Skip to main content

What to Do When the Dream Comes True? Federation Officials Push Management Role as Kawauchi Fever Sweeps Japan

translated and edited by Brett Larner

Yuki Kawauchi at work a day after the Tokyo Marathon as media look on. Click here to enlarge.

Rikuren director Keisuke Sawaki, 67, Long Distance and Road Racing Special Committee chief Toshio Kiuchi and other executive members of the Japanese athletics federation traveled to Kasukabe, Saitama on Mar. 2 to pay a formal visit to Yuki Kawauchi, 23, the amateur runner who qualified for August's World Championships marathon team by placing 3rd overall and top Japanese at the Feb. 27 Tokyo Marathon. "Since he is not affiliated with a corporate team, we had to talk about what the future holds," said Kiuchi. The federation dignitaries asked administration officials at Kasukabe High School, where Kawauchi is employed as an administrative assistant, for their help and support in getting Kawauchi to the World Championships.

In order to minimize the strain caused by the sudden rush of media attention upon Kawauchi, one of the main topics under discussion was the hiring of a personal manager. Rikuren officials feel the move is necessary in order to protect the Cinderella Boy. In conversation with Kawauchi and school administration officials, the Rikuren executives voiced concern, saying, "Since the morning after the race Mr. Kawauchi has been working at his job and doing interviews virutally continuously and has taken absolutely no rest. Of course we believe that he should continue to train the way he always has, but he is in need of someone to handle his daily schedule and training arrangements." The group strongly stressed the absolute necessity of a full-time manager and suggested that the federation would be the best party to fulfill this role.

With his 2:08:37 result from the Tokyo Marathon Kawauchi is now classified as a federation-sanctioned B-class athlete. Considering that this is only one rank below A-class half marathon national record holder and Berlin World Championships 6th placer Atsushi Sato (32, Team Chugoku Denryoku), the ranking is a mark of how important an athlete Kawauchi is to the federation. As a B-class athlete he will receive an annual stipend of 1,500,000 yen [~$18,000] to support his training along with a World Championships preparation supplement of 1,000,000 yen [~$12,000] pending confirmation of the results of post-race blood testing and ratification at the Rikuren general meeting on Mar. 15. In that respect, Rikuren executives' biggest fear is Kawauchi not having anyone to look after his interests.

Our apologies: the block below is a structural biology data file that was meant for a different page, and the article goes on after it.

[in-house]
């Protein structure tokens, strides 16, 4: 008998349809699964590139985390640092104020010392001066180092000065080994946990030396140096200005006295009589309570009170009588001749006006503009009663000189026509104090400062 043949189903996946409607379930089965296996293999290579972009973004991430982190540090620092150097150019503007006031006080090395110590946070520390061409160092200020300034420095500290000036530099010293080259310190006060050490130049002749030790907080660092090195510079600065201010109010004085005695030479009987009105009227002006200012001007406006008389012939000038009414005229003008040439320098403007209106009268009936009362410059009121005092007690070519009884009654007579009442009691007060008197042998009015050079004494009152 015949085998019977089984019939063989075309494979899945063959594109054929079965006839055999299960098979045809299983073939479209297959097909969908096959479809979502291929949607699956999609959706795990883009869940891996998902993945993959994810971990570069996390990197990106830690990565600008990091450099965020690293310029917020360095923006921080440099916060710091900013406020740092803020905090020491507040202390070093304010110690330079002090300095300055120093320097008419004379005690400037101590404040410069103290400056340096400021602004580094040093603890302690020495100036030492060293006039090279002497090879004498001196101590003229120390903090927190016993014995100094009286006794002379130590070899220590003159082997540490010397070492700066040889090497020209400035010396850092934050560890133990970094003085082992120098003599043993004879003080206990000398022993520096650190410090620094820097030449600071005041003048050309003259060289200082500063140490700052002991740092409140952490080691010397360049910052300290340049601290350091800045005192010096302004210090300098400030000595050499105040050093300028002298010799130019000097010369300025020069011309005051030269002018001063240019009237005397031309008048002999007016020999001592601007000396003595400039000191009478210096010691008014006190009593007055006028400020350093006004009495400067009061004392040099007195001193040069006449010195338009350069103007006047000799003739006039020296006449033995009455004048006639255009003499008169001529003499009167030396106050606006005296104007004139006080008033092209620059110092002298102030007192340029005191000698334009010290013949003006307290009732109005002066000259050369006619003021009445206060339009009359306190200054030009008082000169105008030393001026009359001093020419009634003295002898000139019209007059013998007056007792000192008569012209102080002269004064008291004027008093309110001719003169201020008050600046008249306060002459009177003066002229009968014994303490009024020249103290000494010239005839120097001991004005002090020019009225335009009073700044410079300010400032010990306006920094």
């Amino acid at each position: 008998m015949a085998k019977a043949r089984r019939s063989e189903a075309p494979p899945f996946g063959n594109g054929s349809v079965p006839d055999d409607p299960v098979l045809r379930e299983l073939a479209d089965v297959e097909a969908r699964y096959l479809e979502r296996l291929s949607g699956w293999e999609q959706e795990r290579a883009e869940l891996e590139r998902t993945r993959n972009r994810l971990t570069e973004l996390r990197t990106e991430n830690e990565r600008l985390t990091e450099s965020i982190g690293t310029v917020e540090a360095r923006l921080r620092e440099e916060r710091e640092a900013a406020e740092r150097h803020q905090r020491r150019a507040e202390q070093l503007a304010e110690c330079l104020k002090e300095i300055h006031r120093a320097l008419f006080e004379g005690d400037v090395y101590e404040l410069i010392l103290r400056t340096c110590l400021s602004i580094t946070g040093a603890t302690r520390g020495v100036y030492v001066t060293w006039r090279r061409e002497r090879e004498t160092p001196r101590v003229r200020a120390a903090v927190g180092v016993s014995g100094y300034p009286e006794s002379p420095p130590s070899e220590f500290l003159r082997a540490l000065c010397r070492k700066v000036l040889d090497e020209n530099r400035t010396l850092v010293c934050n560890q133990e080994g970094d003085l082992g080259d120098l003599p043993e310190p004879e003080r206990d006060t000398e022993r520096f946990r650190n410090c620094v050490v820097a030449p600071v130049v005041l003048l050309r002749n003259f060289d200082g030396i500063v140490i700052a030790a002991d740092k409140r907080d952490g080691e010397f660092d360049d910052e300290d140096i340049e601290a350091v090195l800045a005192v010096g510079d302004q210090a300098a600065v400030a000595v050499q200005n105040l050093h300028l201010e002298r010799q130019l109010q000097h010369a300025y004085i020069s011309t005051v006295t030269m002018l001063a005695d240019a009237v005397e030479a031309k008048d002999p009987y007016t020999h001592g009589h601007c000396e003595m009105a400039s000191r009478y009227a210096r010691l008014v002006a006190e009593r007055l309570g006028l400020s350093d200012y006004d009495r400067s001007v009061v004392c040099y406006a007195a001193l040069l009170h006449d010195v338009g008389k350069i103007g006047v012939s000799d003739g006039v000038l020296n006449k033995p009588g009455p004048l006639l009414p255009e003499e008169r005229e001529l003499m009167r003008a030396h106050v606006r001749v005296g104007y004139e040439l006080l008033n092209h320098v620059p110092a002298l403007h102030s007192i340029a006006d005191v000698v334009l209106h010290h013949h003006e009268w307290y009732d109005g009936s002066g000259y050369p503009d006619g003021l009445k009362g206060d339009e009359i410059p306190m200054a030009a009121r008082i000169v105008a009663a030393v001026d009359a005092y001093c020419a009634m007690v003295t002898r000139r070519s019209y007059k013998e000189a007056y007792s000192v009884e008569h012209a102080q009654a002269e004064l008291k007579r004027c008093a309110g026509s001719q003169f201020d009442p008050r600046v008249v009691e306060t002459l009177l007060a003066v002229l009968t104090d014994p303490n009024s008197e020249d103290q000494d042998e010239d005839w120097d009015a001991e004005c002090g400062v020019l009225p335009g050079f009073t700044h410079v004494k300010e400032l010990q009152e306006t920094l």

With no team and no coach to support him on race day, Kawauchi's younger brother Koki, 18, wore the credentials for Kawauchi's coach and was in charge of his baggage. The morning after the race, Kawauchi went for a 30 minute jog at 5:30 a.m. before catching the train to begin work at 8:30, four hours earlier than usual due to the extra paperwork from incoming school entry applications. During breaks in his workday Kawauchi dealt with media interviews in his office and met with the Governor and other prefectural officials, a dizzying schedule. With no one in place to handle the media, phones at the school and Kawauchi's own cell phone have been overloaded with calls ever since the race. Kiuchi commented, "For the first two days Kawauchi received so many calls that he had to set his phone to accept them only from numbers he registered. He didn't know Rikuren's number, so he didn't register us and we had no way to contact him. I came here to present him with my business card. Since he is completely on his own it's important that he be able to answer calls, and this is something we at the (Rikuren) office can do for him."

To deal with the unworkably hectic situation in which Kawauchi now finds himself, Rikuren representatives strongly urged school administration officials to allow them to take care of all media requests. If Kawauchi indicates that he wants to run a race or take part in a training camp, Rikuren will assist with preparations. "We will do everything possible to help him be ready for the World Championships," said the federation officials. To protect the newfound treasure of the men's marathoning world, Rikuren's executives said their main goal is to help preserve an environment in which Kawauchi can maintain his focus upon his training.